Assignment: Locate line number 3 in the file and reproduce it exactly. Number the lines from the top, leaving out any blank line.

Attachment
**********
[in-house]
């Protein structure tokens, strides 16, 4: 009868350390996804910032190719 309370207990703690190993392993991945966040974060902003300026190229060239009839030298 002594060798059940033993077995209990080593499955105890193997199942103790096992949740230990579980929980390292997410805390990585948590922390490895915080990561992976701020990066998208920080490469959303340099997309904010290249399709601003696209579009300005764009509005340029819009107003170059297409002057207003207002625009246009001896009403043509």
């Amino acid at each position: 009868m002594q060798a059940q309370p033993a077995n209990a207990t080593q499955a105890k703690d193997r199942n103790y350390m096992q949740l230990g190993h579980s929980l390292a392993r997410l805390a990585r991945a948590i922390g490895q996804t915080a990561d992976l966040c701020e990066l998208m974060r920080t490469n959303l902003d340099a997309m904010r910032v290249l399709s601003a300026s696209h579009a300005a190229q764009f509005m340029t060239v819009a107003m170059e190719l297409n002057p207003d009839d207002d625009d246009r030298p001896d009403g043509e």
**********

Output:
């Amino acid at each position: 009868m002594q060798a059940q309370p033993a077995n209990a207990t080593q499955a105890k703690d193997r199942n103790y350390m096992q949740l230990g190993h579980s929980l390292a392993r997410l805390a990585r991945a948590i922390g490895q996804t915080a990561d992976l966040c701020e990066l998208m974060r920080t490469n959303l902003d340099a997309m904010r910032v290249l399709s601003a300026s696209h579009a300005a190229q764009f509005m340029t060239v819009a107003m170059e190719l297409n002057p207003d009839d207002d625009d246009r030298p001896d009403g043509e």